'The Wisdom of Solomon' Stone Pyramid - Atlas Obscura

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'The Wisdom of Solomon' Stone Pyramid

St Anne's Limehouse Church

This mysterious pyramid is said to be part of a complex web of occult and Freemason symbols.  


Designed by the architect and Freemason Nicholas Hawksmoor, St. Anne’s Limehouse Church on the outskirts of London was consecrated in 1730. The church is a Grade I listed building and the surrounding churchyard is a government-designated Conservation Area. Both church and graveyard have some peculiarities. Perhaps none more so than a strange eight-foot-tall pyramid that allegedly has ties to Hawksmoor’s obsession with the occult.

As part of the 50 New Churches Act of 1711, 1he 18th-century church was under England’s Queen Anne. Instead of stained glass, the church’s east window depicts the crucifixion of Jesus Christ in enameled or painted glass. Today, the church’s main seating area is in a flexible, horseshoe shape. There is also no altar in the church. Instead, an 18th-century communion table is used for mass. The church also houses a secret chamber inside the tower, graven with 18th-century graffiti, and a large crypt used as a World War II air shelter.

The unusual, towering pyramid in St Anne’s Limehouse churchyard is not, surprisingly a gravestone (though perhaps Nicholas Cage drew inspiration from it for his pyramidal tomb). The pyramid is inscribed with a carving of a unicorn and the words “wisdom of Solomon” in both English and Hebrew. The pyramid is built of a particular kind of limestone known as Portland stone. The pyramid would have been nearly white when it was first built, but today it is gray from centuries spent outside.

There are two theories about the pyramid’s purpose. The first is that it was part of a pair of pyramids that were supposed to be mounted on the eastern towers of the church. The second theory is that the pyramid is part of a complex map of occult, Freemason, and Egyptian symbols that architect Hawksmoor scattered around east London.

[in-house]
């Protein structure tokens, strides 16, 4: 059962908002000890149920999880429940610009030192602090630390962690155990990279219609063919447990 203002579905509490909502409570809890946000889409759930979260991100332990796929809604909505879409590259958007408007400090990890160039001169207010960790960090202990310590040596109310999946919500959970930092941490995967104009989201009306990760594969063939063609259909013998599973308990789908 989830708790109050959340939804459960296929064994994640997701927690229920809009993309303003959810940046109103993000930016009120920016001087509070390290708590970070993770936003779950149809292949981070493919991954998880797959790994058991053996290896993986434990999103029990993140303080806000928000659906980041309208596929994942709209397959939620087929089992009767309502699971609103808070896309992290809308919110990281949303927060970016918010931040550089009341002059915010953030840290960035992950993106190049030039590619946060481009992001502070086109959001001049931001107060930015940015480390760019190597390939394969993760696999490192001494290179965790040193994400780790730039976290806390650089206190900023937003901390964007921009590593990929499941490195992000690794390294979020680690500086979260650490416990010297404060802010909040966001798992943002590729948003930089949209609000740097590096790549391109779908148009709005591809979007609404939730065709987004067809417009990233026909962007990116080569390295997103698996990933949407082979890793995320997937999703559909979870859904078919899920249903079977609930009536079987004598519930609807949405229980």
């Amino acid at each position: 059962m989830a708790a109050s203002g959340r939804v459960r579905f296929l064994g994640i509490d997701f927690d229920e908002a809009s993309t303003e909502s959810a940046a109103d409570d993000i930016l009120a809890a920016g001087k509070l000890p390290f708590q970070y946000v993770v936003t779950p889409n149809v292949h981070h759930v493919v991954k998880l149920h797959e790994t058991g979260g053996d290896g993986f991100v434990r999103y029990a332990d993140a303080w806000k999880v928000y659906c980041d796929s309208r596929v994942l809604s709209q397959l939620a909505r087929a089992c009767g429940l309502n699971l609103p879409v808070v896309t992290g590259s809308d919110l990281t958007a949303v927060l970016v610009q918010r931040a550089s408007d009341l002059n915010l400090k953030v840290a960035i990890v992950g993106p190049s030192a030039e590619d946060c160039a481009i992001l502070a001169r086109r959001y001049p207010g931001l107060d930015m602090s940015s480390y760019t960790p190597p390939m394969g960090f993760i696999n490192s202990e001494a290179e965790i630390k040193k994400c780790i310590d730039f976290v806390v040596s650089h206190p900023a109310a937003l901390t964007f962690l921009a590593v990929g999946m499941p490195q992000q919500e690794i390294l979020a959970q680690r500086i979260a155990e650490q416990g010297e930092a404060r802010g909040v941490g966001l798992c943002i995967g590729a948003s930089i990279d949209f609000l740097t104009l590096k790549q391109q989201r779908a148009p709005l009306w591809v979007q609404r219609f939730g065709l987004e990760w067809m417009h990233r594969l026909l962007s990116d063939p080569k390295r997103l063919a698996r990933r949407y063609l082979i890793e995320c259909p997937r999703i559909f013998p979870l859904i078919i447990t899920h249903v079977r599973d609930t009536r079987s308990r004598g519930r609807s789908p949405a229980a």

Author and researcher Iain Sinclair theorized the St Anne’s Limehouse pyramid and church, along with several churches and other monuments built by Hawksmoor, formed an ancient Egyptian hieroglyph. According to Sinclair, the “eight churches give us the enclosure, the shape of fear; … erected over a fen of undisclosed horrors, white stones laid upon the mud and dust.” 

The pyramid also has a hole beneath it, which has sparked rumors of what could be lurking underneath. A vampire? Secret cavern? Or perhaps a family of urban foxes? The 20th-century novelist, Sax Rohmer, uses the pyramid as the entrance to his character Fu Manchu’s opium den.

An 1827 report from The Australian, an English-language newspaper published in Sydney, Australia, reports that St Anne’s is haunted by “a most refractory and incorrigible phantom” who has laughing fits in the middle of the night: The “Good-for-nothing goblin has a chuckling laugh like a grasshopper intoxicated.”

The churchyard also features a two-sided gravestone from the 1760s. One side is inscribed normally, while the other is upside down. 

The location also features as a set location in the 2015 crime thriller Legend and 2002 horror film 28 Days Later and the TV drama Call the Midwife.

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